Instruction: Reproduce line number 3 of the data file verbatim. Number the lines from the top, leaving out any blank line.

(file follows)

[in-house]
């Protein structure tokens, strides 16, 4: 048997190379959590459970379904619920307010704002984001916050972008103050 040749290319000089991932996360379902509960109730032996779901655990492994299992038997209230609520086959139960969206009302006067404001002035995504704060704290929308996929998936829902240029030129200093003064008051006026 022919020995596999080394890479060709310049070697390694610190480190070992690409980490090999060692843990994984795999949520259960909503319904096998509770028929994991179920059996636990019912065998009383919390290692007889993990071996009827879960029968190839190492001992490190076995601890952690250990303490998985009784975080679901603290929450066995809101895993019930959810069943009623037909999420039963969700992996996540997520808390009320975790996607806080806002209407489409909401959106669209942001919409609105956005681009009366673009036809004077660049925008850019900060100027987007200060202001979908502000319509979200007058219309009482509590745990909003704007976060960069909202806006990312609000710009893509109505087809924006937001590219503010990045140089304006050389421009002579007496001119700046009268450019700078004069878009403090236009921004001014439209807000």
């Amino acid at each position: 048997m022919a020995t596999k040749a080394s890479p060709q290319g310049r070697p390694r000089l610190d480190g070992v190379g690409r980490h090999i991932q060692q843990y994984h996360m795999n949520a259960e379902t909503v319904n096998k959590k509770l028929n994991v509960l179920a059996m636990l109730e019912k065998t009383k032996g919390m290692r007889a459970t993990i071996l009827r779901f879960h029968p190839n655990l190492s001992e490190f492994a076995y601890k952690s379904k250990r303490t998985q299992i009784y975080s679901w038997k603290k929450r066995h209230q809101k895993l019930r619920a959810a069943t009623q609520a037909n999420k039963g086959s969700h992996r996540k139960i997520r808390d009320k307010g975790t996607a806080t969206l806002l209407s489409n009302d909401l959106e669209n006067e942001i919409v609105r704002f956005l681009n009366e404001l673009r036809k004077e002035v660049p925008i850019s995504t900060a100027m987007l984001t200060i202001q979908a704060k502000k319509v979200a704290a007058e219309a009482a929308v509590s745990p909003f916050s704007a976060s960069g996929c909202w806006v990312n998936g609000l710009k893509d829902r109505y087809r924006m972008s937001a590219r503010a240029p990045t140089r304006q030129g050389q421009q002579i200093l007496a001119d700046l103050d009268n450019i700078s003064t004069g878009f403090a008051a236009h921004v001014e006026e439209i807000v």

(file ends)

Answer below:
């Amino acid at each position: 048997m022919a020995t596999k040749a080394s890479p060709q290319g310049r070697p390694r000089l610190d480190g070992v190379g690409r980490h090999i991932q060692q843990y994984h996360m795999n949520a259960e379902t909503v319904n096998k959590k509770l028929n994991v509960l179920a059996m636990l109730e019912k065998t009383k032996g919390m290692r007889a459970t993990i071996l009827r779901f879960h029968p190839n655990l190492s001992e490190f492994a076995y601890k952690s379904k250990r303490t998985q299992i009784y975080s679901w038997k603290k929450r066995h209230q809101k895993l019930r619920a959810a069943t009623q609520a037909n999420k039963g086959s969700h992996r996540k139960i997520r808390d009320k307010g975790t996607a806080t969206l806002l209407s489409n009302d909401l959106e669209n006067e942001i919409v609105r704002f956005l681009n009366e404001l673009r036809k004077e002035v660049p925008i850019s995504t900060a100027m987007l984001t200060i202001q979908a704060k502000k319509v979200a704290a007058e219309a009482a929308v509590s745990p909003f916050s704007a976060s960069g996929c909202w806006v990312n998936g609000l710009k893509d829902r109505y087809r924006m972008s937001a590219r503010a240029p990045t140089r304006q030129g050389q421009q002579i200093l007496a001119d700046l103050d009268n450019i700078s003064t004069g878009f403090a008051a236009h921004v001014e006026e439209i807000v």